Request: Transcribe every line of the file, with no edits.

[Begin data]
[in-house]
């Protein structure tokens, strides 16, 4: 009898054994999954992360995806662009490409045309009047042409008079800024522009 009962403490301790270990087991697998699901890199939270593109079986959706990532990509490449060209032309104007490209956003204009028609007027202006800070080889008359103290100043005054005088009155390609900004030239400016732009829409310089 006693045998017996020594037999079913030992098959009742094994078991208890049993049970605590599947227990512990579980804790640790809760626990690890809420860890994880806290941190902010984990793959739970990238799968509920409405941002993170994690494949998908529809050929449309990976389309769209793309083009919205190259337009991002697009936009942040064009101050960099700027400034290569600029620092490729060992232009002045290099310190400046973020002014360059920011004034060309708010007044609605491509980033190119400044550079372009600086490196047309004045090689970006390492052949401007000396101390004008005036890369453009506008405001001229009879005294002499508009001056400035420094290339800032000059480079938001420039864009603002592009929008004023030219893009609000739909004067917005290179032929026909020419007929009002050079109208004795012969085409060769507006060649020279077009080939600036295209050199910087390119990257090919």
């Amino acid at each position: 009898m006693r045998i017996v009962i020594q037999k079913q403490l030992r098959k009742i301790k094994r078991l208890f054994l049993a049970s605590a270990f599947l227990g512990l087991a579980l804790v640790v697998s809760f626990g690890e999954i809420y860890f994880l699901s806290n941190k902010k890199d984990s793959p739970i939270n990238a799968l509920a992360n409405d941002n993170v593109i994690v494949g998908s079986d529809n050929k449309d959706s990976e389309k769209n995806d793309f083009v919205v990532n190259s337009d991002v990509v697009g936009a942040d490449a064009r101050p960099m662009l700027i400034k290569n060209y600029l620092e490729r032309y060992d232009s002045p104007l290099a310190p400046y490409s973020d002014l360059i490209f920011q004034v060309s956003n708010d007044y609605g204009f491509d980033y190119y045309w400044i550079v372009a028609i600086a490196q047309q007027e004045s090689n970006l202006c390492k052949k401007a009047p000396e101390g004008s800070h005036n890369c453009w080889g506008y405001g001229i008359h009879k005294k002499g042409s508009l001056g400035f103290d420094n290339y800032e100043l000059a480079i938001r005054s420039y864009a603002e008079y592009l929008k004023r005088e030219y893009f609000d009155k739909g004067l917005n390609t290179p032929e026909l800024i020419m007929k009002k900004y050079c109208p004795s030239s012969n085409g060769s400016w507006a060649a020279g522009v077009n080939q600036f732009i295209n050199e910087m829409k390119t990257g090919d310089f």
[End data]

[in-house]
């Protein structure tokens, strides 16, 4: 009898054994999954992360995806662009490409045309009047042409008079800024522009 009962403490301790270990087991697998699901890199939270593109079986959706990532990509490449060209032309104007490209956003204009028609007027202006800070080889008359103290100043005054005088009155390609900004030239400016732009829409310089 006693045998017996020594037999079913030992098959009742094994078991208890049993049970605590599947227990512990579980804790640790809760626990690890809420860890994880806290941190902010984990793959739970990238799968509920409405941002993170994690494949998908529809050929449309990976389309769209793309083009919205190259337009991002697009936009942040064009101050960099700027400034290569600029620092490729060992232009002045290099310190400046973020002014360059920011004034060309708010007044609605491509980033190119400044550079372009600086490196047309004045090689970006390492052949401007000396101390004008005036890369453009506008405001001229009879005294002499508009001056400035420094290339800032000059480079938001420039864009603002592009929008004023030219893009609000739909004067917005290179032929026909020419007929009002050079109208004795012969085409060769507006060649020279077009080939600036295209050199910087390119990257090919």
């Amino acid at each position: 009898m006693r045998i017996v009962i020594q037999k079913q403490l030992r098959k009742i301790k094994r078991l208890f054994l049993a049970s605590a270990f599947l227990g512990l087991a579980l804790v640790v697998s809760f626990g690890e999954i809420y860890f994880l699901s806290n941190k902010k890199d984990s793959p739970i939270n990238a799968l509920a992360n409405d941002n993170v593109i994690v494949g998908s079986d529809n050929k449309d959706s990976e389309k769209n995806d793309f083009v919205v990532n190259s337009d991002v990509v697009g936009a942040d490449a064009r101050p960099m662009l700027i400034k290569n060209y600029l620092e490729r032309y060992d232009s002045p104007l290099a310190p400046y490409s973020d002014l360059i490209f920011q004034v060309s956003n708010d007044y609605g204009f491509d980033y190119y045309w400044i550079v372009a028609i600086a490196q047309q007027e004045s090689n970006l202006c390492k052949k401007a009047p000396e101390g004008s800070h005036n890369c453009w080889g506008y405001g001229i008359h009879k005294k002499g042409s508009l001056g400035f103290d420094n290339y800032e100043l000059a480079i938001r005054s420039y864009a603002e008079y592009l929008k004023r005088e030219y893009f609000d009155k739909g004067l917005n390609t290179p032929e026909l800024i020419m007929k009002k900004y050079c109208p004795s030239s012969n085409g060769s400016w507006a060649a020279g522009v077009n080939q600036f732009i295209n050199e910087m829409k390119t990257g090919d310089f």